Two full days in a Detroit heat wave got me to thinking about how much I love my kids for teaching me about the little things.
Steve and his brother have been working on my mother-in-law's yard in 98degree temps. They work side by side, sometimes chatting about nothing. Steve is very close to his siblings, even though we live so far way. He is the youngest of seven children. Their mom and dad gave them all equal love and support. Cousins from the Raggio(M-I-L) side are plentiful and keep family circles together at more than weddings and funerals. I've met them all at some point, and when we see each other, it only takes a few general catch up bits of conversation until we talk about property in Italy, raising kids, and shared amazement at how our parents did it.
Steve's parents didn't take them to Disney World. But they each got sent to Italy for an extended stay on the property. Steve tells great stories of traveling in Europe after college. They never get old. He shares these stories with cousins, who then try to best his stories.
Whenever we come to Detroit, there is always a family meal gathering. 20 relatives today; a rather small group compared to Christmas. The food simply spectacular. We all pitch in, so there is no guilt to preparing, eating or cleaning up. It's as if we all try to be the most generous and happy. Even though Rose (that's my mother-in-law, and she deserves to be named) is too far gone to engage, we dutifully join hands to pray before we eat. My kids now know the prayers, so they chime in loudly. The rest of the family does this more out of respect for Rose than their own devotion. It starts with, "bless us, oh lord, for these, thy gifts, which we are about to receive from thy bounty, through Christ, our Lord. Amen." (Catholics love commas) Then someone starts an "Our Father." Then another wants to start a "Hail Mary" but is shut down by one speech giver who intercedes a note of gratitude for our being together, and "thanks to the chefs."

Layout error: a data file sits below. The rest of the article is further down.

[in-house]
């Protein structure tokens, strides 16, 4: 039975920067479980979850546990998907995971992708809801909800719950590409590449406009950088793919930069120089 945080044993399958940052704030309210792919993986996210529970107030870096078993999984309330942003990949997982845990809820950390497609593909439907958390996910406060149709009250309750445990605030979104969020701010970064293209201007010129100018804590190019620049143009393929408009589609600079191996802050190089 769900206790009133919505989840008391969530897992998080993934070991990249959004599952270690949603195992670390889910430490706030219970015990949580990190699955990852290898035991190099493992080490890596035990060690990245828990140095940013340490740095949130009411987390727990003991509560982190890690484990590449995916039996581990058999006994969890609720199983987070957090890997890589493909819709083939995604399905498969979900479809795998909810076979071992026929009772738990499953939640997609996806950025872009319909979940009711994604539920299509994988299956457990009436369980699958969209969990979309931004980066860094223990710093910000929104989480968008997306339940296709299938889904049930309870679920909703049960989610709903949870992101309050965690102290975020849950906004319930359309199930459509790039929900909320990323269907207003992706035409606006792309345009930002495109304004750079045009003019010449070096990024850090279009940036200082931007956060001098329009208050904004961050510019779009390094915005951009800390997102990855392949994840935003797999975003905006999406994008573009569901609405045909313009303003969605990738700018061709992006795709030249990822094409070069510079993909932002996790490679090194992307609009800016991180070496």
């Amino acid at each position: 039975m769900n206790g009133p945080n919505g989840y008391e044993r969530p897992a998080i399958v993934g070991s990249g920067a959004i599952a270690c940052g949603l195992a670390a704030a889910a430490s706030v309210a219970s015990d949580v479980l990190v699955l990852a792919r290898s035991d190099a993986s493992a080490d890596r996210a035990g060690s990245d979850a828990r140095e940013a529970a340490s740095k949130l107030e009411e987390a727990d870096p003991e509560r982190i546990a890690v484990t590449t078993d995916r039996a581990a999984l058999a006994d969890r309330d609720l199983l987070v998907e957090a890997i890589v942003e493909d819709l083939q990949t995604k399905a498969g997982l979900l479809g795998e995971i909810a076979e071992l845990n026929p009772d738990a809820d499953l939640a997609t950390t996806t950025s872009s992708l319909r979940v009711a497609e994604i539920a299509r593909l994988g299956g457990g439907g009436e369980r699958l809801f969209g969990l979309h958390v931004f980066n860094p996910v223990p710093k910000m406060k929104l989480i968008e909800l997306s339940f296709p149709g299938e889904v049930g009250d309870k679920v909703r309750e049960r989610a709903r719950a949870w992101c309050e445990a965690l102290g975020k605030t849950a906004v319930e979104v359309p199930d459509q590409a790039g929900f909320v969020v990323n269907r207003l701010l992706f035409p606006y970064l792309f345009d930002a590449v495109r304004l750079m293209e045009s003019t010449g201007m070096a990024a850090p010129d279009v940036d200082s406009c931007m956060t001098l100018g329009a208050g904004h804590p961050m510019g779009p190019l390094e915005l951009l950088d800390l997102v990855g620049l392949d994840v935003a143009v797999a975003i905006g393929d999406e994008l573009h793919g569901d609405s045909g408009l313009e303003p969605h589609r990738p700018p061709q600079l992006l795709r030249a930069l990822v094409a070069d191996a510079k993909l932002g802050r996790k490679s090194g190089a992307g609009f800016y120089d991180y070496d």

The children are dying to eat, and sneak a pickle or a chip while the grown ups argue over how long we pray. This really only lasts 2 minutes, but it's exactly what my dog feels when I make him hold position before gobbling up the left over scrambled eggs in his bowl set on the floor. I like to tease a drop of drool out of him before commanding, "go." I guess that's what we do to each other-it's always with a wink.
It's these gatherings that are so important for our kids. They were born away from the family nexus-but there's something genetic about wanting to play with their cousins. They tolerate 10-12 hour drives just for an epic water ballon battle and some Red Faygo pop.
There's a quote from JRR Tolkein's "The Lord of the Rings" when describing the life of Hobbits: "To live a simple life is no small thing."
Watching my kids play with their cousins and talk to the grown-ups presents this lesson every visit. Family comes first with us. As it should be.
#17 of 90in90 for #LUBlogTribe